The problem with living in a celebrity-crazed nation is that people think it is their right to comment, criticize, and take jabs at those who exist in the public eye. Sadly, this extends to celebrity babies as well.
After the VMAs, BET’s 106 & Park published a segment entitled “6 Things Blue Ivy Thought About the VMAs”. On the list was the tasteless joke, “I really did wake up like this because my parents never combed my hair.” After reading the line, Karrueche Tran giggled and apologized.
As it turns out, some people did not find the joke (which, by the way, was NOT written by Karrueche) particularly amusing. The negative attention was enough to get the president of the network’s music programming, Stephen Hill, to make a public apology. “It was very bad judgement” he added.
But what’s the big deal?
Noting that this isn’t the first time Blue’s hair has been the butt of a joke, Kara Brown of Jezebel has taken this opportunity to not only shame those who feel the need to poke fun at a toddler, but also to point out that the joke is linked to the many years of systemic violence that black people have been subjected to. She suggested that because blacks were considered less-than for so long, that white standards of beauty are harshly imposed upon black girls and women. “So much about the ‘controversy’ surrounding Blue Ivy’s hair is rooted in the deep history of colorism in the black community.” She continued, “It also teaches people of color that their personal beauty increases the closer it is to traits commonly associated with whiteness (i.e. lighter skin and straighter hair).”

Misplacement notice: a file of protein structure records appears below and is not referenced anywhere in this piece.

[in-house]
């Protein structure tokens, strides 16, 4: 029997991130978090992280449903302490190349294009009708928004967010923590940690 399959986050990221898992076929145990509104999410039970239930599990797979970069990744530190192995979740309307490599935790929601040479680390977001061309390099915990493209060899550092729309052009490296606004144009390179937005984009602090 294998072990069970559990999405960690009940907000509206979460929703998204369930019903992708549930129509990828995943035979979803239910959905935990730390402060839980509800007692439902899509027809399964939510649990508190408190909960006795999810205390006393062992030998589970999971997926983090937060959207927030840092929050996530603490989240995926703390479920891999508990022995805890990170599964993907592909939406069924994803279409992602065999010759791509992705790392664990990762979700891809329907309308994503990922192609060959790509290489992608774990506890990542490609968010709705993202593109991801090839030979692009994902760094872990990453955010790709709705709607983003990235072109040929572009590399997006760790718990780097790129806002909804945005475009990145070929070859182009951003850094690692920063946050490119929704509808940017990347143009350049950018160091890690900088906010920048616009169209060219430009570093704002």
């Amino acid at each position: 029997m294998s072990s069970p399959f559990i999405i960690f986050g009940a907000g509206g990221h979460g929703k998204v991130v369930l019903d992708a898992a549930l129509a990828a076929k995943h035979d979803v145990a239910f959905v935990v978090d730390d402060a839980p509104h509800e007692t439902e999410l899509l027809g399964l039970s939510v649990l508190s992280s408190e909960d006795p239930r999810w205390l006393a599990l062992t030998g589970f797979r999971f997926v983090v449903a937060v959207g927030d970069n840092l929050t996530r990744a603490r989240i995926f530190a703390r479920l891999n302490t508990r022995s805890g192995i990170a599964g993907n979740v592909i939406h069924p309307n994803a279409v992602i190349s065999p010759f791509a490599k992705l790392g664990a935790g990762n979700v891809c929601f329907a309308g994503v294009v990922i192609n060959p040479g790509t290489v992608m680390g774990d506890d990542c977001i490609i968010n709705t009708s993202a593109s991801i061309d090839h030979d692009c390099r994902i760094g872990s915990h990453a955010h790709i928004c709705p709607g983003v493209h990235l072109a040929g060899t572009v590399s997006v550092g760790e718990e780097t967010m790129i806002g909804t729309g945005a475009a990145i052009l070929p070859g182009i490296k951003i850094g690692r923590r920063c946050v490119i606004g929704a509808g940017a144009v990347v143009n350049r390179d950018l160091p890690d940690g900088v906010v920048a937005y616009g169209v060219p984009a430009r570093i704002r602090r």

In other words, to criticize baby Blue for her hair, which is obviously a trait of her blackness, is to accept and rehearse racism. The issue is clearly not that Blue Ivy’s hair isn’t being taken care of – it’s that it’s being kept in its natural state, which happens to be “kinky.”
And why is this a bad thing? Shouldn’t the public be pleased to see parents making a decision to teach their daughter to appreciate her natural beauty rather than “fixing” her to appeal to unreasonable standards of beauty? Beyonce has never been quiet about her brand of feminism, and in fact brought it to the masses at the VMAs with her huge “FEMINIST” sign. So it only makes sense that she would bring her daughter up with feminist ideals, many of which strongly defend women’s rights to be themselves; to be comfortable with who they are and what they look like.
That being said, it’s highly unlikely that whoever wrote the Blue Ivy joke was seeking to attack concepts of feminism or endorse racism. But is this indicative of a larger problem?
What are your thoughts?